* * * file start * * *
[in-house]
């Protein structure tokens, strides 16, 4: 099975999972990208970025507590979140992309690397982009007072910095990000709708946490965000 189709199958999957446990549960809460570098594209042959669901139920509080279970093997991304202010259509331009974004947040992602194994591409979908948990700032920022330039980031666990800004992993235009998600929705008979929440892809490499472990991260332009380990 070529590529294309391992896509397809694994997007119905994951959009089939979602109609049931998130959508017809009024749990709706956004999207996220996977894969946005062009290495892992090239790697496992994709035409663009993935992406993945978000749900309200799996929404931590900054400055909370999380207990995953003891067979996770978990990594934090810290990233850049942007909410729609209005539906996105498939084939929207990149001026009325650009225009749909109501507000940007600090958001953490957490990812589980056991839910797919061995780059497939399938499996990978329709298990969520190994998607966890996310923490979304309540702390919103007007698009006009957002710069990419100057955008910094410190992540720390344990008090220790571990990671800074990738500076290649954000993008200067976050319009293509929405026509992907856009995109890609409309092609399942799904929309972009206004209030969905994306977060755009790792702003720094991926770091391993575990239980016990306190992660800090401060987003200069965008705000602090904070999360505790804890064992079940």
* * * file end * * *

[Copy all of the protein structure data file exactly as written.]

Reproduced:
[in-house]
């Protein structure tokens, strides 16, 4: 099975999972990208970025507590979140992309690397982009007072910095990000709708946490965000 189709199958999957446990549960809460570098594209042959669901139920509080279970093997991304202010259509331009974004947040992602194994591409979908948990700032920022330039980031666990800004992993235009998600929705008979929440892809490499472990991260332009380990 070529590529294309391992896509397809694994997007119905994951959009089939979602109609049931998130959508017809009024749990709706956004999207996220996977894969946005062009290495892992090239790697496992994709035409663009993935992406993945978000749900309200799996929404931590900054400055909370999380207990995953003891067979996770978990990594934090810290990233850049942007909410729609209005539906996105498939084939929207990149001026009325650009225009749909109501507000940007600090958001953490957490990812589980056991839910797919061995780059497939399938499996990978329709298990969520190994998607966890996310923490979304309540702390919103007007698009006009957002710069990419100057955008910094410190992540720390344990008090220790571990990671800074990738500076290649954000993008200067976050319009293509929405026509992907856009995109890609409309092609399942799904929309972009206004209030969905994306977060755009790792702003720094991926770091391993575990239980016990306190992660800090401060987003200069965008705000602090904070999360505790804890064992079940």